August 12, 2014

I almost didn't recognize you.

It has not been that long since I started making art for 'the masses'. I figure the real start was around 2006, when I moved into the place where I still reside. Tae, the lovely woman who would become my wife, was due to visit my house for the first time and the place was painfully sparse. I did not have any dining room furniture to speak of. My living room consisted of about 16 feet worth of workbench space and a tall, narrow shelving unit which housed a rinky-dink TV and a couple gaming consoles. I had no bed. I think I had a hand-me-down dresser... Most striking, I had nothing on any of the apartment walls.

What, I thought, could I do to make my apartment more presentable? Furniture, I knew, would cost money. Being impoverished, I decided homemade art was the solution. Some sort of painting was going to be the key in my drive to gussy up the pad as the date of my guest's arrival loomed. So, what to paint?

A samurai! Of course! Japanese girl... Japanese subject matter... It would be a cinch. I thought. Wrongly. Not having delved into Japanese art much further than some anime and 1 or 2 Kurosawa films, my memories from which to draw inspiration from were, surprisingly, more barren than my house. My solution was to do a painting based upon one I had seen in a book. While the original would certainly look far superior to what I ended up with, the final piece was indeed pleasing.

I painted it on a 2' x 4' scrap of cabinet-grade birch plywood that I scored on a construction site. Armed with acrylics and a circular saw, I did a valiant job of creating a statement of my capabilities with this one project. Having this hanging opposite the door as you entered the apartment made my home far more welcoming. It hangs in our living room to this day.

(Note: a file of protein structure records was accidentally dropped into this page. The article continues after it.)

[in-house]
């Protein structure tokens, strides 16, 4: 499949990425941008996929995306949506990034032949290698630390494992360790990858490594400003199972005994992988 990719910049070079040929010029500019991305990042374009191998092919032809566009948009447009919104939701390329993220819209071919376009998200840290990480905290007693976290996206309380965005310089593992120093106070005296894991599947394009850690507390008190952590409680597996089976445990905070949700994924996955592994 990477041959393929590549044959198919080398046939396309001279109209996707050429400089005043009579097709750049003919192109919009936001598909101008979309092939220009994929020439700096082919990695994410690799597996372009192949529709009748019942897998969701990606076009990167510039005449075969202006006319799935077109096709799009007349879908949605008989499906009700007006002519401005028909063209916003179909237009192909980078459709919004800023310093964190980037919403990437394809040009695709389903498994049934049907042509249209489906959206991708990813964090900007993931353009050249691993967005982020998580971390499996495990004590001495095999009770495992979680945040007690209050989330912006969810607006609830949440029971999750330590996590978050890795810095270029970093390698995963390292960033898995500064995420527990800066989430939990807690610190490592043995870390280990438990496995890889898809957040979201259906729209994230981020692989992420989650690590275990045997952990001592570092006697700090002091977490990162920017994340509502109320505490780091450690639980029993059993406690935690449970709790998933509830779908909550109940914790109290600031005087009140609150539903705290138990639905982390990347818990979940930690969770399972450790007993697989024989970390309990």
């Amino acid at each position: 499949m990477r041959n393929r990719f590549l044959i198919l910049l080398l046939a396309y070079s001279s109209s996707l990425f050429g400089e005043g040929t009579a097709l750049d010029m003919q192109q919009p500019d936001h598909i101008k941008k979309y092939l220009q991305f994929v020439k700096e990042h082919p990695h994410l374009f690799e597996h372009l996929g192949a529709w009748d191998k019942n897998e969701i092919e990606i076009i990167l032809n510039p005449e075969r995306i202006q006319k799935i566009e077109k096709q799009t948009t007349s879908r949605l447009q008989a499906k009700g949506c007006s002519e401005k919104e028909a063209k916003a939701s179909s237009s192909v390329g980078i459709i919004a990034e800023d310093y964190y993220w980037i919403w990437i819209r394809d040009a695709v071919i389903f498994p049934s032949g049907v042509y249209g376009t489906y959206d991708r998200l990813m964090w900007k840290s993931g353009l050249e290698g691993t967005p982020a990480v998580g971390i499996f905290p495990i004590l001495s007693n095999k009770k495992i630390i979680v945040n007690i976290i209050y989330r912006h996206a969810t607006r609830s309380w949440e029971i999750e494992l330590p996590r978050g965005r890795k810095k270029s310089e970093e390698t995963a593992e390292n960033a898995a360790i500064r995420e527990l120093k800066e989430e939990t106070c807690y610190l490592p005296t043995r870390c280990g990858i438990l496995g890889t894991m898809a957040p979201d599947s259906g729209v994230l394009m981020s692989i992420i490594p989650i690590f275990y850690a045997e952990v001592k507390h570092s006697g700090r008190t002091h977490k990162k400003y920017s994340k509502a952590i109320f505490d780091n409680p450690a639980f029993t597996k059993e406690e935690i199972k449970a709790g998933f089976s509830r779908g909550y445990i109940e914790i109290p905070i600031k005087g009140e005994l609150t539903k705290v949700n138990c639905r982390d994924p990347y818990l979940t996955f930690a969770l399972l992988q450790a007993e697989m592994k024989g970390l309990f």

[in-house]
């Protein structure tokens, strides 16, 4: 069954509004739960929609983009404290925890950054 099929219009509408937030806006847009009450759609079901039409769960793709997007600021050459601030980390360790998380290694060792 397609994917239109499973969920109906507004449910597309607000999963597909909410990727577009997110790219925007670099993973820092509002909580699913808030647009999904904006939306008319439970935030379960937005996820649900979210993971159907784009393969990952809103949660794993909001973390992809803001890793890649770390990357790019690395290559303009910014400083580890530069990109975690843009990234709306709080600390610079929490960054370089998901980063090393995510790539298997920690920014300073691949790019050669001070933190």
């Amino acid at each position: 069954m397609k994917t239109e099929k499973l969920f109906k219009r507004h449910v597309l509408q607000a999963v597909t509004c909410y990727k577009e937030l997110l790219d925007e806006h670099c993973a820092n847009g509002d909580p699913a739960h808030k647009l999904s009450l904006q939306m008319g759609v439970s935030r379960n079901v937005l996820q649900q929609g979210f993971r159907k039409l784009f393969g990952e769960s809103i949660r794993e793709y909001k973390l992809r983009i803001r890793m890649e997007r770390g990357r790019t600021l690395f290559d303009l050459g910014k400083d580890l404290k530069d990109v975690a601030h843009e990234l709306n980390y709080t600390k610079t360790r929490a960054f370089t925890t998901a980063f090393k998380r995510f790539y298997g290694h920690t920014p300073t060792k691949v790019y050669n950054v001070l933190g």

Although the art was not created for public consumption, it was the spark that lit that flame. I was finally aware of painting and my ability to utilize it with effectiveness. There would still be a couple years before I would hang my art in a gallery for the first time, but it was not long afterwards that I created my first piece for someone who was not me. 

The shop shown above is located at 2843 University Avenue. Owned by Mr. Simon Wong, the space houses all manner of items from the far east. Statuettes, figurines, vases, swords, clothing, paintings... as I said, all manner of items. And, according to the rave reviews on Yelp, Kam Fung is the only place one need visit when making the move to create a feng shui living space. It was Simon who received the art I am eluding to.

Having enjoyed a casual, friendly relationship with one another for a couple years, I was happy to oblige when Simon asked me to paint something on a cabinet door he possessed. I took the wood home and, with Tae's help, stripped it of the existing paint and finish on the panel. Finally, with the prep work complete, it was time to be creative. Initially, I did not have any ideas about what I should paint.  Looking back, I believe that my habit of letting the 'canvas' dictate what shall be painted was likely born at this point. After staring at the door for a great deal of time, the image, in all its randomness, became clear in my mind. Although I did not know it, the creation given life on Simon's cabinet door had all the hallmarks of future artwork I would eventually produce.

Recently, I have been toying with the idea of using the term 'nansensu' (nonsense) as the name of my personal style. I think the sign shown here is a perfect example. The banner at the top advertises a shop that caters to soldiers (Bushi), offering discount clothing and supplies. Below the enormous setting sun, the wandering ronin gives testimony to some of the features that make this his one-stop trading post: They rent boats, they offer hot baths and, for customers who prefer it, this establishment accepts personal checks! It is an additional bonus to learn that such a market is open 7 days each week, 24 hours a day.

I ran into Simon out of the blue last weekend. Remembering the cabinet door, and wishing to see it after so many years, I inquired about it. I was delighted to learn it still hung in his house. I was further excited to hear he would bring it to his shop so that I could get the photo of it which, foolishly, I had failed to get back then. The icing on this already delicious cake is the fact that, today, he let me take it home for a few days. This will allow me to get a good photo, for sure. Also, the extended borrow-time will let me reconnect with a piece of my personal history. Nansensu jya nai..